*  *  *

Putting the most positive face possible on today’s proposal, then, its benefits are not so much elusive, as illusory.  Indeed, the “benefits” portion of our economists’ evaluation of the proposed rules is really just a discussion of relative costs.  It amounts to this:  Congress told us to do it, and since we could have done it in a more costly way than we did, the result is an implicit net benefit.  I believe this is the best that DERA could do with such a rotten mandate, but none of us should be happy about it.

I cannot see any way to support today’s proposal.  I lament the time wasted on it, and I urge investors, public companies and others directly affected by the proposal to submit detailed, data-heavy comments.

[1]   Release at p. 91 (“Economic Analysis”).

[2]   Note, however, that on June 19, 2013, a bipartisan majority of the House Financial Services Committee reported favorably H.R. 1135, which would repeal Section 953(b).

[3]   Securities Act, sec. 2(a)(4); Exchange Act, sec. 3(a)(8).

[4]   “By directing the Commission to amend Item 402, we believe that Section 953(b) is intended to cover employees on an enterprise-wide basis, including both the registrant and its subsidiaries, which is the same approach as that taken for other Item 402 information” (Release at p. 110), and “we believe it is appropriate to apply the same definition of subsidiary that is used for other disclosure under Item 402” (id. at 111).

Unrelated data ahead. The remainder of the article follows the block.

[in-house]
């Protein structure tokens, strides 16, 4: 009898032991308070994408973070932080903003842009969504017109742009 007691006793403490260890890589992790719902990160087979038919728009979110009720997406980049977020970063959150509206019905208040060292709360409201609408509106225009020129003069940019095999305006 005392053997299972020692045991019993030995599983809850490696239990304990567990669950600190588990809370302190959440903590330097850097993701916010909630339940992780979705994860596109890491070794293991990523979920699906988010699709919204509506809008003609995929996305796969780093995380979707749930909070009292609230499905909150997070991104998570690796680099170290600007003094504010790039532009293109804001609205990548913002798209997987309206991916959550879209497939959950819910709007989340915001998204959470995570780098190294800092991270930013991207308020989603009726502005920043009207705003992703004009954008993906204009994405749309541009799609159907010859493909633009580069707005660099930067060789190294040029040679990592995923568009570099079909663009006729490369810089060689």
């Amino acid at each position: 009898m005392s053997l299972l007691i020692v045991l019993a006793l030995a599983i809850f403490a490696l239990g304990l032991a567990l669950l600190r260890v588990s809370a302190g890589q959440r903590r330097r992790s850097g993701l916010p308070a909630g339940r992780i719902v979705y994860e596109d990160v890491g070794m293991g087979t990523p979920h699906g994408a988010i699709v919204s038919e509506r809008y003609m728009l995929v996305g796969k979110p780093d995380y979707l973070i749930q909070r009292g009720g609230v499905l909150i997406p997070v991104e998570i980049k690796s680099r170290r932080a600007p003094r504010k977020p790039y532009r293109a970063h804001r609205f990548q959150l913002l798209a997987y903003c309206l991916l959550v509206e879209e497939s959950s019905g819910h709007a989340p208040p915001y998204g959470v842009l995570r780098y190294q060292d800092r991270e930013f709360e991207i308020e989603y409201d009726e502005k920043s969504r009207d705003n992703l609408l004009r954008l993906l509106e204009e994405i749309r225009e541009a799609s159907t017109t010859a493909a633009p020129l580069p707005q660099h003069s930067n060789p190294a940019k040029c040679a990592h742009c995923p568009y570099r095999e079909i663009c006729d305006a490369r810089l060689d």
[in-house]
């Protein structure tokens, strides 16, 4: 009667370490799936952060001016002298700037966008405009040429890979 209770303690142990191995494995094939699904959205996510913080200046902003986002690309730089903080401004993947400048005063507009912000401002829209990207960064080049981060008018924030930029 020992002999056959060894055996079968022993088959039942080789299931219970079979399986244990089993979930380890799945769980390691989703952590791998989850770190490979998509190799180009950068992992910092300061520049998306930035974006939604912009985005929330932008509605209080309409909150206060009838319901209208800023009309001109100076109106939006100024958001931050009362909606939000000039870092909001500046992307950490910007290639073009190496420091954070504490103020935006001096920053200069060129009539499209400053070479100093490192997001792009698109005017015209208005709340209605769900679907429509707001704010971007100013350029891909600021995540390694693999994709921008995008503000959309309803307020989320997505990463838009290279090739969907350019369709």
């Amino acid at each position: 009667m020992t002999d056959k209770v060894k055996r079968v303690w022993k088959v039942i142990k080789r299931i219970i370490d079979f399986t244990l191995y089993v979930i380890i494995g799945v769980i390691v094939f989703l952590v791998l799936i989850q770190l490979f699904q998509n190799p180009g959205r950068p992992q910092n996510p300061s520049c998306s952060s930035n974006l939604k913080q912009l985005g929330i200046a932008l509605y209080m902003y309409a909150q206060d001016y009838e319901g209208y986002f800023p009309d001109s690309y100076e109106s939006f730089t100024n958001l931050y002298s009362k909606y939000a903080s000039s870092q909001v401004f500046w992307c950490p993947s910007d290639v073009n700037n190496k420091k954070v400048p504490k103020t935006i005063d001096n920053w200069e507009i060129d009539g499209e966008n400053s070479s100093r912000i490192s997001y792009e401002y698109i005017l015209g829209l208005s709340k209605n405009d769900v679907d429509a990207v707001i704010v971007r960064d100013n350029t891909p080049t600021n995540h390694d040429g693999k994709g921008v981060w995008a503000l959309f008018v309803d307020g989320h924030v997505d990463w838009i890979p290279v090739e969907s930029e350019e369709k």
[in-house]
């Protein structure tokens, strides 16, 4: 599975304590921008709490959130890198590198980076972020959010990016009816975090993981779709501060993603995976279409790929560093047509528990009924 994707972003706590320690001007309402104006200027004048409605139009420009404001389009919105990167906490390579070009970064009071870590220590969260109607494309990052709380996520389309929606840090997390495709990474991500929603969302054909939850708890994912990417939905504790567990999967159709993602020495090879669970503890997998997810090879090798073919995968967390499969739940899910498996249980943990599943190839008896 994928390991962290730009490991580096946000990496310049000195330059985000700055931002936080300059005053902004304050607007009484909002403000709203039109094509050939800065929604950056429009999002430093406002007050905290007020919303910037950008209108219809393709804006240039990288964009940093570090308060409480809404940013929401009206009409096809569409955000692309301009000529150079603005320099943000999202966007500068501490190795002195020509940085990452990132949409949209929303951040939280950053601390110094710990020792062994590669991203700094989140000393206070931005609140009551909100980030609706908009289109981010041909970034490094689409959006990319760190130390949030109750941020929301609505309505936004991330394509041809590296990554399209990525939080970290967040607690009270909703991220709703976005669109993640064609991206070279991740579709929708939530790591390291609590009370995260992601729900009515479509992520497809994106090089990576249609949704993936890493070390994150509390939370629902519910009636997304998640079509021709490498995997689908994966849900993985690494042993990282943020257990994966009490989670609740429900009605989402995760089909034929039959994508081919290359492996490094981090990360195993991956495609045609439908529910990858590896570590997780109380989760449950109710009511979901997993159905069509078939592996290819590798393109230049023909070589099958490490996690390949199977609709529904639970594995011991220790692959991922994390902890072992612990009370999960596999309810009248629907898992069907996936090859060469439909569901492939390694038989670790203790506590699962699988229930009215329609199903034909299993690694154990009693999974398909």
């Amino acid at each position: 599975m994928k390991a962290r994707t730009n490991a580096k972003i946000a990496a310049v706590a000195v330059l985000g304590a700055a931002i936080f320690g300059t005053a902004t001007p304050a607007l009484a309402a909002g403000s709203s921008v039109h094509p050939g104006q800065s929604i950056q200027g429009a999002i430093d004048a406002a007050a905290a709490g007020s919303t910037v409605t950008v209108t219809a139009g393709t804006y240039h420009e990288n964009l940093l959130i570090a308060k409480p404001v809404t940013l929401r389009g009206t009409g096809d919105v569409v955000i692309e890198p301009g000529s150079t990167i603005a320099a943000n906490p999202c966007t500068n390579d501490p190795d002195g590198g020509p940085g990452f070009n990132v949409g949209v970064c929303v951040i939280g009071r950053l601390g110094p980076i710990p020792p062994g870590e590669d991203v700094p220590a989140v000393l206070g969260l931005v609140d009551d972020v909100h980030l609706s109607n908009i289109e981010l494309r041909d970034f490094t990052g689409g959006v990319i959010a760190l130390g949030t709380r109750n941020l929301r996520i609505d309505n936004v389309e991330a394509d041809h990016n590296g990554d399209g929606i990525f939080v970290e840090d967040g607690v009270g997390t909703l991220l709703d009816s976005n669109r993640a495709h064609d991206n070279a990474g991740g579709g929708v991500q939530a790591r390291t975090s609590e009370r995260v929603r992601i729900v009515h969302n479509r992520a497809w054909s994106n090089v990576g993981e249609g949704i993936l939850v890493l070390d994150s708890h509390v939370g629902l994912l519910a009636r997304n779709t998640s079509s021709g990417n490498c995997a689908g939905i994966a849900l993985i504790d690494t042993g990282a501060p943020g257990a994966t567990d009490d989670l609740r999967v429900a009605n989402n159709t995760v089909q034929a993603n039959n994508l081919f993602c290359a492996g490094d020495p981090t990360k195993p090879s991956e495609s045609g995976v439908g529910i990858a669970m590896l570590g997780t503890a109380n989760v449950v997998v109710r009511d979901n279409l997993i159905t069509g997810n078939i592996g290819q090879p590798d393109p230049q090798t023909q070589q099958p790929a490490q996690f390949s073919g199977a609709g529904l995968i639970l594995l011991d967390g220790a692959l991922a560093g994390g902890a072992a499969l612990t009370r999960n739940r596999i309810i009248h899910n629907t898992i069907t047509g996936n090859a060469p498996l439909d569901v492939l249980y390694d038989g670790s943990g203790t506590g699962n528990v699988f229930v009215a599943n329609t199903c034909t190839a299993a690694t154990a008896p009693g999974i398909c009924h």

[5]   The Release permits annualization for permanent employees, which would include those employed at fiscal year’s end but not for the whole fiscal year, as well as permanent part-time employees.  It does not permit annualization for seasonal or temporary employees employed at year’s end.  Release at 33-34 and 114-15.

[6]   The Release acknowledges that any comparison of registrants’ pay ratios would be uninstructive:  “[W]e do not believe that precise comparability or conformity of disclosure from registrant to registrant is necessarily achievable due to the variety of factors that could cause the ratio to differ…” (Release at 35).

[7]   Exchange Act, sec. 23(a)(2).

[8]   Release at p. 104 (“Economic Analysis”).

[9]   See, e.g., Release No. 34-67716 (“Conflict Minerals”), Aug. 22, 2012, and Rel. No. 34-67717 (“Disclosure of Payments by Resource Extraction Issuers”), Aug. 22, 2012 (subsequently vacated and remanded).

Last Reviewed or Updated: Sept. 18, 2013